I use encaustic paint in many of my works because of its strong sensory properties...beeswax scent, tactile/touch, and beautiful visual appeal. Exciting to work with, encaustic can be worked in additive ways in layers, or in reductive ways by carving and melting down. There are so many approaches to this ancient medium that was first used by the Greeks and Romans. 

Importantly, I use encaustic paint because of its directly link to nature...generously made by bees, and for that I am extremely grateful. 

I support native bees on my property by growing flowers, trees, and bushes that attract pollinators. I keep much of our land natural and wild, letting nature do what it must. 

Notes for Encaustic Art

Made with purified beeswax, encaustic paint also contains a natural resin that allows paint to cure with a hard porcelain-like surface.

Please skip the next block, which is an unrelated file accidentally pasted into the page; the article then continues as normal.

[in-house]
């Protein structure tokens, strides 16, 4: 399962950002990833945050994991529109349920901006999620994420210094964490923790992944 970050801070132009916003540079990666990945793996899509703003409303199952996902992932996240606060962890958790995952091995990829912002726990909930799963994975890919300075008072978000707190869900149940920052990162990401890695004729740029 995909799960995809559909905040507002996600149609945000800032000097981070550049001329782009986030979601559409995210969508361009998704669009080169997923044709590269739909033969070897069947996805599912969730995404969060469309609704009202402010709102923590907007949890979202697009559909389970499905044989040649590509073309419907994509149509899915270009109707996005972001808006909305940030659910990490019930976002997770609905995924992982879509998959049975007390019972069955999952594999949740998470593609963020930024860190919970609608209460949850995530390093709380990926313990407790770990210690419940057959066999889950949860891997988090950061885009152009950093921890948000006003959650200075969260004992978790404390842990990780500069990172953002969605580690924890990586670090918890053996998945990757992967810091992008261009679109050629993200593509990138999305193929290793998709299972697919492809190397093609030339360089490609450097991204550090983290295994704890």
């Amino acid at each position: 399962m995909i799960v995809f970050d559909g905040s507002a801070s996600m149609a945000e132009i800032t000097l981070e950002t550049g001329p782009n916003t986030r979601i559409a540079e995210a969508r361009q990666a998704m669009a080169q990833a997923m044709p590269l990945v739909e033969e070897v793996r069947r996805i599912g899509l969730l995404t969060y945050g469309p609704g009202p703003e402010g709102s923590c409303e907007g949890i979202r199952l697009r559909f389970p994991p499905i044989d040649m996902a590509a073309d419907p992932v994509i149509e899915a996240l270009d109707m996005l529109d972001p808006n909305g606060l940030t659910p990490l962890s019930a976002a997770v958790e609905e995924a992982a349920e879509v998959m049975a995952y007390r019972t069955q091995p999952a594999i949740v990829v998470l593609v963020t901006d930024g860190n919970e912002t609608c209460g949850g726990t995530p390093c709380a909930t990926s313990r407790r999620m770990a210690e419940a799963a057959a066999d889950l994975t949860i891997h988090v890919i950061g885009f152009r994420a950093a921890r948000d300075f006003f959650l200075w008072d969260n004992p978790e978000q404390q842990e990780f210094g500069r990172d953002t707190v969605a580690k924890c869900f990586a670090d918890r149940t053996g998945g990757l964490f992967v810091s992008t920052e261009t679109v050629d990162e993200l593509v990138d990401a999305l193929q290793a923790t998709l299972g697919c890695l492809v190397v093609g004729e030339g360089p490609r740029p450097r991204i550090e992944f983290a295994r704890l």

While it can scratch, encaustic can also be retouched or repaired. 

Archival and resistant to water, it is an excellent choice for moist environments. 

Encaustic art should not be exposed to direct sunlight or an extreme heat sources when displayed. 

Display encaustic art in interiors with normal temperature ranges.  At 120 degrees Fahrenheit the paint will become soft, and will become brittle at freezing temperatures.  Average home temperatures are excellent.

When moving, cover encaustic with wax paper or parchment paper, wrap in several layers of protective material and avoid extreme heat in transit. 

An occasional light buffing with a soft microfibre cloth is recommended for the first year to maintain luminosity.